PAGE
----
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    • Insomnia—I not only have a hard time falling asleep, but I also wake up frequently. I tend to wake up approximately every three or four hours. For me, I know that a lot of the insomnia is due to anxiety. I already take medication for depression & anxiety. So I spoke with my general practitioner, after clearing it with my oncologist, and we’ve adjusted my medication for the time I’m in chemotherapy. We’ve also added a low dose, nonaddictive med to my nightly routine. This has helped my get much needed rest.
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    • Peripheral neuropathy (numbness and tingling of hands and feet)—this side effect can have serious and lasting consequences, so I’m very watchful over my symptoms. It usually happens within ten days of chemo. It feels like tingling or goosebumps. It feels like my body reacting to fear. It comes in waves along my arms and thighs. It rolls in and then rolls right back out.
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    • Hair loss—The nurse told me that I would lose my hair with either the first or second treatment. Two weeks after chemo, to the day, the hair started to come out like I was a scared cartoon cat. The bonus is I don’t have to shave my legs much at all.
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    • Cough—this is so annoying. It just comes on, is not productive, and leaves. Basically, it is there to piss me off for an hour or so.
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    • Back pain—it is enough to notice, but not cripple me for the day. Tylenol usually takes care of it.
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    • Dry skin—I could write my name on my leg. 😦 All I can do is drink a lot of water and use lotion.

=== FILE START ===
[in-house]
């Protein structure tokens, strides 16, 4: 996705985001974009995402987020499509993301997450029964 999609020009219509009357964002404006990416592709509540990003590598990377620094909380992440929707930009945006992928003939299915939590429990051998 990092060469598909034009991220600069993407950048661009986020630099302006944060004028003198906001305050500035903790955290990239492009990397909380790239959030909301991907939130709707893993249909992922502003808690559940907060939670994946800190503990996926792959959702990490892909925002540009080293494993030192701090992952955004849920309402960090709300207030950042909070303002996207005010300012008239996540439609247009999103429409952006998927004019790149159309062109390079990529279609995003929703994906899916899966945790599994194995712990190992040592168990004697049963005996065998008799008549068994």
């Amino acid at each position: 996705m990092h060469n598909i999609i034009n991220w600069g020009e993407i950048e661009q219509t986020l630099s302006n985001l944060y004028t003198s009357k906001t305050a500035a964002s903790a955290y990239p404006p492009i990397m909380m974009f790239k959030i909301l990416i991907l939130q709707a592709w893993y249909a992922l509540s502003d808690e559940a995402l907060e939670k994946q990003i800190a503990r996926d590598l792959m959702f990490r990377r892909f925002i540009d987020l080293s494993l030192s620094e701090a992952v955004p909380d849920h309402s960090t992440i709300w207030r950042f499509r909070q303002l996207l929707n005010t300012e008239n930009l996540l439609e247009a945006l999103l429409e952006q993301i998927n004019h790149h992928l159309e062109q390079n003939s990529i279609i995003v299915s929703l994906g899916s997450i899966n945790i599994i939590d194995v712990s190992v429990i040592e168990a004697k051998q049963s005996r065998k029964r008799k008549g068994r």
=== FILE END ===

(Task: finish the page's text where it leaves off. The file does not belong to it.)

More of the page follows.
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    • Anemia—For my first blood draw, at my first treatment, I was 13. The normal hemoglobin range is generally defined as 13.5 to 17.5 grams (g) of hemoglobin per deciliter (dL) of blood for men and 12.0 to 15.5 g/dL for women. Five days later, I was down to 10. By my second treatment, I was still at 10. My counts should have rebounded some. My oncologist tested my iron levels and found they were too low. I was put on iron supplements. My energy levels are so much better now.
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    • Mouth sores—I don’t have sores. It is more like an overall heighten sensitivity. Things like salt burn. I rinse with a mixture of water & baking soda. It makes it less sensitive.
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    • Headache—this is usually within the first seven days. Tylenol takes care of it.
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Not listed on any of my little sheets:

  • Nose bleeds—at least once in the first week after treatment, I have a nose bleed. This is not a normal nose bleed. It is torrential. I go through multiple tissues, like 5-7, before it finally ends. It scared the crap out of me the first time it happened. However, I was prone to nose bleeds as a kid, so I understand why I get them. To try to minimize them, I run a humidifier—especially while I sleep.
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  • Facial flushing—I’m not talking about the kind of flushing an allergic reaction produces. An allergic reaction is not something to fuck around with. Any suspected allergic reaction should be immediately reported to the doctor or seen in an emergency room. The type of flushing I’m talking about, while not on my sheets, was actually mentioned by the nurse. It looks very similar to a sunburn. My cheeks and nose get very red and they are warm to the touch. It usually appears the day after chemo and is gone by the next day.